The muskrat considered by Native Americans to be an important animal in the creation of the earth. As told in the mythological story “The Earth on Turtle’s Back” – ” I have heard there is Earth far below the waters…So the birds and animals decided someone would have to bring up Earth. One by one they tried” …but all failed “She was not as strong or as swift as the others, but she was determined.” She swam deeper and deeper until Muskrat finally grasped at the bottom, bringing a tiny bit of Earth that she placed on the back of the Turtle. “Almost immediately it began to grow larger and larger and larger until it became the whole world.”
The muskrat, Ondatra zibethicus, is a semi-aquatic mammal. It is much smaller than a beaver with a body 10-14″, tail 8-11″ and weighing only 2-4 lbs. They have very large heads, small eyes and their ears are almost invisible under the fur. They have poor senses of smell, hearing and sight. Their tail is also much different than a beaver’s being long, rat-like, scaled and vertically flattened (from side to side). Although the tail is narrow they will slap it on the water as a warning signal. Muskrats are good swimmers, using their large, slightly webbed feet to propel them through the water at up to 3 miles per hour with their tail used as a rudder. They can even swim backwards. Their dense, reddish-brown to dark brown fur is waterproof and the underfur traps air for both buoyancy and insulation. Like the beaver it has adapted to chew underwater by having lips that close behind the front incisors.
Muskrats are found throughout most of Canada and the United States and into northern Mexico. They were introduced to Europe at the beginning of the 20th century for their fur, but are considered in many areas to be invasive and a nuisance due to the damage being caused by burrowing in dikes and levees.
Muskrats inhabit wetland areas including riparian zones, on the banks of rivers or steams, in marshes and along the edges of ponds and lakes. Muskrats appear to favor marshes where the water is 4-6 ft. deep. They will burrow into a bank with a 6-8″ underwater entrance. Their dens have dry chambers, underwater tunnels and ventilation holes. They have lodges, 2-3 feet tall, constructed of aquatic plants, brush and mud that are often built on top of a good base such as a tree stump. They also construct less complex feeding huts or feeding platforms where when eating they are protected from predators and bad weather. Their predators include mink, foxes, coyotes, bobcats, snakes and birds of prey. They are crepuscular, active at dawn and dusk and at night, year round. They have a special adaptation known as “heterothermia”, by regulating the flow of blood to their extremities it allows the feet and tail to be cooler than the body core temperature. They also have the ability to remain underwater for up to 20 minutes.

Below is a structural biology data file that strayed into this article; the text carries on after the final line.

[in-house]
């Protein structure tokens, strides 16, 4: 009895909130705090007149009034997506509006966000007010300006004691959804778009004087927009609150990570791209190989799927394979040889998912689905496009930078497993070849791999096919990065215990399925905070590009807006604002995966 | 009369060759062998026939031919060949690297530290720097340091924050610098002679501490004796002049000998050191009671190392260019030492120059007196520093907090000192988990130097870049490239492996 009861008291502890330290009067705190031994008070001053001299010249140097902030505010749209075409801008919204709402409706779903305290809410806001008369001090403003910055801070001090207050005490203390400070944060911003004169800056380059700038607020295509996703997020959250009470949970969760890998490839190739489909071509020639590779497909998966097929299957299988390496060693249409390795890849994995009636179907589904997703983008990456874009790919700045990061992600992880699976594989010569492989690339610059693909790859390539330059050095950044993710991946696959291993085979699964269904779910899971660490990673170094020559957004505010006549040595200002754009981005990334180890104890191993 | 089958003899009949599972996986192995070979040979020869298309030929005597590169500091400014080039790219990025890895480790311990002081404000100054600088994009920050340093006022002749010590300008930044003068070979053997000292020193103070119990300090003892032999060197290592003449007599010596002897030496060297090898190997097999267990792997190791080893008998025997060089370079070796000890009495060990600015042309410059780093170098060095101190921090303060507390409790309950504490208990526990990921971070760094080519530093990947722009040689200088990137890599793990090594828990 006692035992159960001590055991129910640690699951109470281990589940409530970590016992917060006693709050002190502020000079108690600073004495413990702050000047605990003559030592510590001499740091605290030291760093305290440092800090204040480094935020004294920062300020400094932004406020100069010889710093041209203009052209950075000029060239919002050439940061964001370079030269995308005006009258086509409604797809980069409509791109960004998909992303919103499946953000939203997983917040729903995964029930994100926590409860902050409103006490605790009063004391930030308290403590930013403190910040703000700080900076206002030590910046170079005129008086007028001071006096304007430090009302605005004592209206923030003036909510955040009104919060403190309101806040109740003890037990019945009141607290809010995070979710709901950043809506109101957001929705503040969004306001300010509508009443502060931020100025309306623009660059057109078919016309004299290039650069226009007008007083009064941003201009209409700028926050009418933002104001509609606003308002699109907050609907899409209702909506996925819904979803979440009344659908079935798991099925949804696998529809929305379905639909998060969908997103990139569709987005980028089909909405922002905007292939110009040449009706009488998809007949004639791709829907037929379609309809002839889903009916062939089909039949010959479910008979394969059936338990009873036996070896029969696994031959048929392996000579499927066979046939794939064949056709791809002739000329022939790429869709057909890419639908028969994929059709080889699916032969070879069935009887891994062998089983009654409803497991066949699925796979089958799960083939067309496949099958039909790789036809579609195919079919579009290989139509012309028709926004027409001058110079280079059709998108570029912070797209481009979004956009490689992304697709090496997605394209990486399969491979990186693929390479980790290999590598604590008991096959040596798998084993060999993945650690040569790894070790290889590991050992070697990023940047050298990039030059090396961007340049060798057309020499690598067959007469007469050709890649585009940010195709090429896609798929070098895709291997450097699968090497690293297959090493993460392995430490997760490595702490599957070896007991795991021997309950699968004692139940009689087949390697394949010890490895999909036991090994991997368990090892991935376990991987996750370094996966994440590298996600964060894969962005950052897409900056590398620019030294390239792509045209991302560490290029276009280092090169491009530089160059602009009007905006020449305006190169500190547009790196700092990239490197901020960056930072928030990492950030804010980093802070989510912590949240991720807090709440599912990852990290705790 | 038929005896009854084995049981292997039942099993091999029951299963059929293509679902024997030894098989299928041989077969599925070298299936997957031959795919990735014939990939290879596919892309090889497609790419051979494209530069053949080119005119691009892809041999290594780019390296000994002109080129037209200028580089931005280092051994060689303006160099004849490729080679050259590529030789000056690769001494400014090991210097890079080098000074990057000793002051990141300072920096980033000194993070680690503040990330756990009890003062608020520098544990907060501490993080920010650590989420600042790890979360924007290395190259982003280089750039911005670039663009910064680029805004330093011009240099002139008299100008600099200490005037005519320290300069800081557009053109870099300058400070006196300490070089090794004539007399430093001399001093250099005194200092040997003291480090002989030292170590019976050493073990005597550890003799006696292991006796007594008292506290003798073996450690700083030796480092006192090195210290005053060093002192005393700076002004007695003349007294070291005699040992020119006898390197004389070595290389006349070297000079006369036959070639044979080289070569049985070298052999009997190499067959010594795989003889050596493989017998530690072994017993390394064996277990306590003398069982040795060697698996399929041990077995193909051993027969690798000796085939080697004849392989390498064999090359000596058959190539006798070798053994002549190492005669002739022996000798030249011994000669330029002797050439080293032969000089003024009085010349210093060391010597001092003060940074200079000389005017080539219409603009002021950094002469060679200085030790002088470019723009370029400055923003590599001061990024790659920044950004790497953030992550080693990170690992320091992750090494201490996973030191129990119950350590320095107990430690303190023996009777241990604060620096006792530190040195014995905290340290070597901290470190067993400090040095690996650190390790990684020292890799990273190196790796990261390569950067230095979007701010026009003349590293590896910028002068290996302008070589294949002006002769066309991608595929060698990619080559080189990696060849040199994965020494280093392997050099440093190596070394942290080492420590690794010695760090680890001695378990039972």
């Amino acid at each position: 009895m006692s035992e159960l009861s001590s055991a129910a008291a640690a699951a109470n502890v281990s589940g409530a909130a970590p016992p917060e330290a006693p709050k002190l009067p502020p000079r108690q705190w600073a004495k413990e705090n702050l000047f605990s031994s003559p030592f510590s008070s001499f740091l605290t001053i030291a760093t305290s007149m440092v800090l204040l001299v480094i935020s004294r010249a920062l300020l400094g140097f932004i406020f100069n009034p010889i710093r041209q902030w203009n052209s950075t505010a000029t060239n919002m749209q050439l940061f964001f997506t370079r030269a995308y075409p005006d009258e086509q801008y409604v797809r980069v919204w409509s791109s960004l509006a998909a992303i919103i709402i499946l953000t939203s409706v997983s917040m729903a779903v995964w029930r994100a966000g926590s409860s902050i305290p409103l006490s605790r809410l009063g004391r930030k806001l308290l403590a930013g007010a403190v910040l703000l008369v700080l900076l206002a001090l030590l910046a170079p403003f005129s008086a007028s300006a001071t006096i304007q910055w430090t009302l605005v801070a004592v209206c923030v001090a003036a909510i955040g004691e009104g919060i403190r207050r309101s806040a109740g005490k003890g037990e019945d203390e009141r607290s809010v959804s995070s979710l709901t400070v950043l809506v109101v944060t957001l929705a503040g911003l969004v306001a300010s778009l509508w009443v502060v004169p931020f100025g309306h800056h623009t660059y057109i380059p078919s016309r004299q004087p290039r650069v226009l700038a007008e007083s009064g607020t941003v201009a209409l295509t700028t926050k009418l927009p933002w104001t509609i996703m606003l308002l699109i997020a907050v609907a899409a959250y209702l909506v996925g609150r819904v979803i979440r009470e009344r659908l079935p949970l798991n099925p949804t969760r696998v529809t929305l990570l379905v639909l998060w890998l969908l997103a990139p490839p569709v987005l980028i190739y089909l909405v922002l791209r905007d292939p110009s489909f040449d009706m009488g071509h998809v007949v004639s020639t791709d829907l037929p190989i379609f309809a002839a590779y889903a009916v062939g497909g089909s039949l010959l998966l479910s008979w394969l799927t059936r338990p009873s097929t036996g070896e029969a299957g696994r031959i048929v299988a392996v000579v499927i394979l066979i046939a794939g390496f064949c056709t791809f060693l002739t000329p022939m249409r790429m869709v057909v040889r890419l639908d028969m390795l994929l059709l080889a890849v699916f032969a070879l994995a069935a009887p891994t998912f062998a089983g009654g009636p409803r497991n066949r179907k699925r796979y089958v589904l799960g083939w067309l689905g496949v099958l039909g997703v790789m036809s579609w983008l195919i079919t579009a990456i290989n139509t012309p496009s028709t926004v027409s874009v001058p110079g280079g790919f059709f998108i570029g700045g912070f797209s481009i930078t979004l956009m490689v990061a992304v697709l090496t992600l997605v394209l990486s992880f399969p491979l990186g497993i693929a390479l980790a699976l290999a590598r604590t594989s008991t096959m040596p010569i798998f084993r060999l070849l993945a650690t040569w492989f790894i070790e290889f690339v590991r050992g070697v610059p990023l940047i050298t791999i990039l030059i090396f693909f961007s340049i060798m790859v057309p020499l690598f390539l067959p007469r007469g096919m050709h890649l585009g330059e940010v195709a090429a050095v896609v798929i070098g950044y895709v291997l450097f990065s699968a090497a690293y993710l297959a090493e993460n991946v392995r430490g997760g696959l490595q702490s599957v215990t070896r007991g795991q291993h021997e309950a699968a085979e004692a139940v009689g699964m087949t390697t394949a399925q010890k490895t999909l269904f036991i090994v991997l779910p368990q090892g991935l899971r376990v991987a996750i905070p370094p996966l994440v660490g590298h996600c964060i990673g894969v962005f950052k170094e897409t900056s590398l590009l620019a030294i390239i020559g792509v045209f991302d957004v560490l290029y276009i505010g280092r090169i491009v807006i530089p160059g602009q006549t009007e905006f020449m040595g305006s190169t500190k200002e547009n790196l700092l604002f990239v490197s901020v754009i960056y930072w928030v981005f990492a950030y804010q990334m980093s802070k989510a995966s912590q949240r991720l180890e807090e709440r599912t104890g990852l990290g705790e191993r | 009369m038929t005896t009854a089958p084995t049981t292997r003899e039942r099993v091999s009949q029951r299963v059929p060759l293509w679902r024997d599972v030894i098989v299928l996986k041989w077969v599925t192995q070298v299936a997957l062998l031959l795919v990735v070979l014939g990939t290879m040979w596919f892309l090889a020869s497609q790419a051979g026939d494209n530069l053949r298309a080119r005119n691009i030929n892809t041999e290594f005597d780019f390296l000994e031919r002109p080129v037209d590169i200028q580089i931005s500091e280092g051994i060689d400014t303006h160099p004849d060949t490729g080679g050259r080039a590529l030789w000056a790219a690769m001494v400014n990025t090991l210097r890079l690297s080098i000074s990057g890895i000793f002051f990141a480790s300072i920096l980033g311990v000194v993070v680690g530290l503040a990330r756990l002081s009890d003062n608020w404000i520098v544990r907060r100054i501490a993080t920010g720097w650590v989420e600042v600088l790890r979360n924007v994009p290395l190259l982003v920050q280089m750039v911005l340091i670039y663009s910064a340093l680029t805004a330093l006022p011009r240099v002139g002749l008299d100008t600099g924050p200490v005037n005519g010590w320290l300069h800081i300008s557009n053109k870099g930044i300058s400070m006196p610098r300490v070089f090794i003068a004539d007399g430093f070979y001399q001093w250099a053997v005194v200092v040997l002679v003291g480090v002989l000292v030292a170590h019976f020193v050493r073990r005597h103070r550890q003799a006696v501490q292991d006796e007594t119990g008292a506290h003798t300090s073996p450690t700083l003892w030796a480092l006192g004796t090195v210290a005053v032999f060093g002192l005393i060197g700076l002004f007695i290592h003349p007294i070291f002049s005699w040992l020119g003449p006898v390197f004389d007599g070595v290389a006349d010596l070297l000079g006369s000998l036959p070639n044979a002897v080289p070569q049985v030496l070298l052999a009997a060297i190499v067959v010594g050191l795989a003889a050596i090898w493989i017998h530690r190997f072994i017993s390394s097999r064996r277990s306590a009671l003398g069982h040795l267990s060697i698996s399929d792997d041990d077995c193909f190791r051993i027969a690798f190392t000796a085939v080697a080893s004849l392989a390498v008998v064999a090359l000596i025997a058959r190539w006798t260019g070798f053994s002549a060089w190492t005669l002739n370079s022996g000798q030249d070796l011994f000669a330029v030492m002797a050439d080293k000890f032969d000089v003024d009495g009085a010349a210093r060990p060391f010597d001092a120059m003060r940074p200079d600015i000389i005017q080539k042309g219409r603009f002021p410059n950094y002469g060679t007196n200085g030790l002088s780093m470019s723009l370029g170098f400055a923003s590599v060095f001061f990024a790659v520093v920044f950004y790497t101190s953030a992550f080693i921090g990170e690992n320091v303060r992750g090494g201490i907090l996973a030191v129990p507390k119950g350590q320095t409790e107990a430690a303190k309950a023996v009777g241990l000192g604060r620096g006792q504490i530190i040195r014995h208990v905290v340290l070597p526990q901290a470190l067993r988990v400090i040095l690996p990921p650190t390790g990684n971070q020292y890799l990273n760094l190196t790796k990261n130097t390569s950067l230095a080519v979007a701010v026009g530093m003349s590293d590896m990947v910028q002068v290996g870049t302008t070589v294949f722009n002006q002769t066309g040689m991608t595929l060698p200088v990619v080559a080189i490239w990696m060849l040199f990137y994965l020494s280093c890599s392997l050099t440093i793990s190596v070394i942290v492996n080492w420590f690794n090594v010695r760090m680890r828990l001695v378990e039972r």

Like most rodents they are prolific breeders with 2-3 litters/year and 6-8 babies, known as kits, per litter. At 30 days the kits can eat, swim, dive and feed themselves. Feeding on 95% plant material like cattails, cordgrass and bulrush, they also eat mussels, frogs, crayfish, fish and small turtles. Fully grown at 6 weeks, they remain with the female for about 6 months. They live in large family groups, but if the den becomes overcrowded the female will kick-out the young.
With a relatively small home range of about 200 ft. in diameter they are territorial and will mark their area with musk. They got their name because they secrete this musky odor and because they look like a rat. Although they are aggressive towards other muskrats for territory and mates they have been known to share a beaver’s lodge and act cooperatively.
The book Muskrat Will Be Swimming is beautifully written by Cheryl Savageau and illustrated by Robert Hynes. It uses the creation story “The Earth on Turtle’s Back” to provide a lesson on knowing who you are and staying strong in the face of hurtful criticism.
The Earth on Turtle’s Back
Muskrat Will Be Swimming by Cheryl Savageau
Wildlife Fact Sheet – Muskrat
Nature Serve Explorer – Muskrat
Animal Diversity Web – Muskrat